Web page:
A quick YouTube search showed the same smartphone situation at the standing pen of other concerts in Singapore like Guns N’ Roses and Maroon 5 in November last year, and even BTS way back in January 2019.
It’s quite possible this unspoken rule isn’t widely known. Or it could be that when your idols are up on stage, all rules are out the window. Either way, smartphone recording is here to stay.
MAKE IT A GOOD CONCERT EXPERIENCE FOR YOURSELF
It’s a digital world we live in these days and to many, it’s part of the whole concert experience to record and share the fun times you’re having with your friends.
Considering some Blinks had been on-site even before the queueing zones for the standing pens officially opened at 2.30pm when the concert only started at 8pm, the adrenaline, fatigue, hunger, and overall waiting can add up, and the smallest inconvenience can trigger immense frustration.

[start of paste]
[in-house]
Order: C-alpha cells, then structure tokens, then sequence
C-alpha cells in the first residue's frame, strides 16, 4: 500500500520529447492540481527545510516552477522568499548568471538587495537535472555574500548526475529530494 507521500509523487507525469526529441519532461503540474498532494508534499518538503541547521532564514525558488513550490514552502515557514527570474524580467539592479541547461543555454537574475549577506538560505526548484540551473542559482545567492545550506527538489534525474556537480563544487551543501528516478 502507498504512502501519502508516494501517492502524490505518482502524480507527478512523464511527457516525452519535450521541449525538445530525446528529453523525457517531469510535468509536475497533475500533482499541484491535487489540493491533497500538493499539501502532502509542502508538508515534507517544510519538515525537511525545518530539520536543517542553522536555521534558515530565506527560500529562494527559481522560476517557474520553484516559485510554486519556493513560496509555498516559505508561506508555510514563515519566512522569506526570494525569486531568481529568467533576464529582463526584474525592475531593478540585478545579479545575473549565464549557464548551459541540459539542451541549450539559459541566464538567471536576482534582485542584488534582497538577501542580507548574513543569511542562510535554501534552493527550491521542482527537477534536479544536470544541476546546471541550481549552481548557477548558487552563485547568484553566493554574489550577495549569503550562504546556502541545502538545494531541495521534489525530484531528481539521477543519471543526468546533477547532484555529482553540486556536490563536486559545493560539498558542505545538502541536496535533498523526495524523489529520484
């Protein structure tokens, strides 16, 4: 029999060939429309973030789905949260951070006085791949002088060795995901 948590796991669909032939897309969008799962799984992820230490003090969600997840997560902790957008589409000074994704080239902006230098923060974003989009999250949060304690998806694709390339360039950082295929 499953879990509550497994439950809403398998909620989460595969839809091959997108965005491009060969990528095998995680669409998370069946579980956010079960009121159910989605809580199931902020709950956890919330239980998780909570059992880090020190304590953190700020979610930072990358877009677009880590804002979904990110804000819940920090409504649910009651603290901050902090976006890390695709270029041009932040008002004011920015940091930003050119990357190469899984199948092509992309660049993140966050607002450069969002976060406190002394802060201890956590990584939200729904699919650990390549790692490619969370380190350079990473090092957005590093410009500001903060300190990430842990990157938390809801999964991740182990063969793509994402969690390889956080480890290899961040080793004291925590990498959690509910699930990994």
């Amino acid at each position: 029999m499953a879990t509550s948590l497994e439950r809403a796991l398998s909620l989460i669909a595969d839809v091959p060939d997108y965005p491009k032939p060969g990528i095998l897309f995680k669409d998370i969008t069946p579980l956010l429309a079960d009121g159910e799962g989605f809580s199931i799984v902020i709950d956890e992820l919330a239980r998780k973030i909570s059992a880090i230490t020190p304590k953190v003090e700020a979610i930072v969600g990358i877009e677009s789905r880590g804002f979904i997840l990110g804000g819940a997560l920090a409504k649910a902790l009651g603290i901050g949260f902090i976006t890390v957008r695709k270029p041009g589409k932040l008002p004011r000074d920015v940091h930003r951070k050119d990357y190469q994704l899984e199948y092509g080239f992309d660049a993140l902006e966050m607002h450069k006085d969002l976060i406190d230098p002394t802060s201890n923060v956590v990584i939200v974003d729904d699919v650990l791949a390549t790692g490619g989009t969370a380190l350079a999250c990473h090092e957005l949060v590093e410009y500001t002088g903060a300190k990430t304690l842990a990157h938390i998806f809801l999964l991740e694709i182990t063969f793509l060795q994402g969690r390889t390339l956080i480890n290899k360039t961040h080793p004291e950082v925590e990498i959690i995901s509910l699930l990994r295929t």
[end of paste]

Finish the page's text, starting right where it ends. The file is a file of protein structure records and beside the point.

It’s unrealistic for concertgoers at the standing pen to assume that no one should take the spot in front of them just because they were there first. Perhaps those in the standing pen just couldn’t see the stage very well – with or without smartphones blocking their view.
I noticed there wasn’t a lot recording around me in the seated section. And when there was, it didn’t last longer than a minute.
At the end of the day, it boils down to having situational awareness and knowing when and how to be more considerate to everyone around you. After all, everyone at the concert is a fan.
April Zara Chua is a freelance content developer and mother to a preschooler and a 7-year-old cat.